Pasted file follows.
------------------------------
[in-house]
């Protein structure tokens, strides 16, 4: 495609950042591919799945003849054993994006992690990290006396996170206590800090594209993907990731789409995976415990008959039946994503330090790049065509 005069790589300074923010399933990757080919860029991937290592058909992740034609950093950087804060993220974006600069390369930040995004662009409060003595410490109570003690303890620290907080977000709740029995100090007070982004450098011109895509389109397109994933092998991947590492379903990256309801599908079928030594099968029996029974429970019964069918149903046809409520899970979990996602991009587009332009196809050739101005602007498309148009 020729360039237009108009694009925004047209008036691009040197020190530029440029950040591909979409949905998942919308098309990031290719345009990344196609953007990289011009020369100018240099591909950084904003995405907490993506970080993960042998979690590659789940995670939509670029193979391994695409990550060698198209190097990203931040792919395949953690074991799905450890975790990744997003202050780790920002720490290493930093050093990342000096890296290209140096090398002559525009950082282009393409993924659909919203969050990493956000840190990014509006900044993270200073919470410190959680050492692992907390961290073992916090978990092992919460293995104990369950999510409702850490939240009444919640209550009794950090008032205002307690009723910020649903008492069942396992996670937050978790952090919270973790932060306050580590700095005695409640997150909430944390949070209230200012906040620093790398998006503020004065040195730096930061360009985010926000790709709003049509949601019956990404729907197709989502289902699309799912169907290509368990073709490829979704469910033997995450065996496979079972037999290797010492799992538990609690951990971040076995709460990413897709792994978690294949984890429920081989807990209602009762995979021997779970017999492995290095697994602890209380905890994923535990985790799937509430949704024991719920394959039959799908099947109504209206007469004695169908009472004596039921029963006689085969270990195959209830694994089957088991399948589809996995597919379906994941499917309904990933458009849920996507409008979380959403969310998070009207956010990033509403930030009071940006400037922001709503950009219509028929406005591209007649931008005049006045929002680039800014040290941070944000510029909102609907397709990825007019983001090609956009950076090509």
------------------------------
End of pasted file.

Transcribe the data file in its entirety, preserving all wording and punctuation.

[in-house]
């Protein structure tokens, strides 16, 4: 495609950042591919799945003849054993994006992690990290006396996170206590800090594209993907990731789409995976415990008959039946994503330090790049065509 005069790589300074923010399933990757080919860029991937290592058909992740034609950093950087804060993220974006600069390369930040995004662009409060003595410490109570003690303890620290907080977000709740029995100090007070982004450098011109895509389109397109994933092998991947590492379903990256309801599908079928030594099968029996029974429970019964069918149903046809409520899970979990996602991009587009332009196809050739101005602007498309148009 020729360039237009108009694009925004047209008036691009040197020190530029440029950040591909979409949905998942919308098309990031290719345009990344196609953007990289011009020369100018240099591909950084904003995405907490993506970080993960042998979690590659789940995670939509670029193979391994695409990550060698198209190097990203931040792919395949953690074991799905450890975790990744997003202050780790920002720490290493930093050093990342000096890296290209140096090398002559525009950082282009393409993924659909919203969050990493956000840190990014509006900044993270200073919470410190959680050492692992907390961290073992916090978990092992919460293995104990369950999510409702850490939240009444919640209550009794950090008032205002307690009723910020649903008492069942396992996670937050978790952090919270973790932060306050580590700095005695409640997150909430944390949070209230200012906040620093790398998006503020004065040195730096930061360009985010926000790709709003049509949601019956990404729907197709989502289902699309799912169907290509368990073709490829979704469910033997995450065996496979079972037999290797010492799992538990609690951990971040076995709460990413897709792994978690294949984890429920081989807990209602009762995979021997779970017999492995290095697994602890209380905890994923535990985790799937509430949704024991719920394959039959799908099947109504209206007469004695169908009472004596039921029963006689085969270990195959209830694994089957088991399948589809996995597919379906994941499917309904990933458009849920996507409008979380959403969310998070009207956010990033509403930030009071940006400037922001709503950009219509028929406005591209007649931008005049006045929002680039800014040290941070944000510029909102609907397709990825007019983001090609956009950076090509």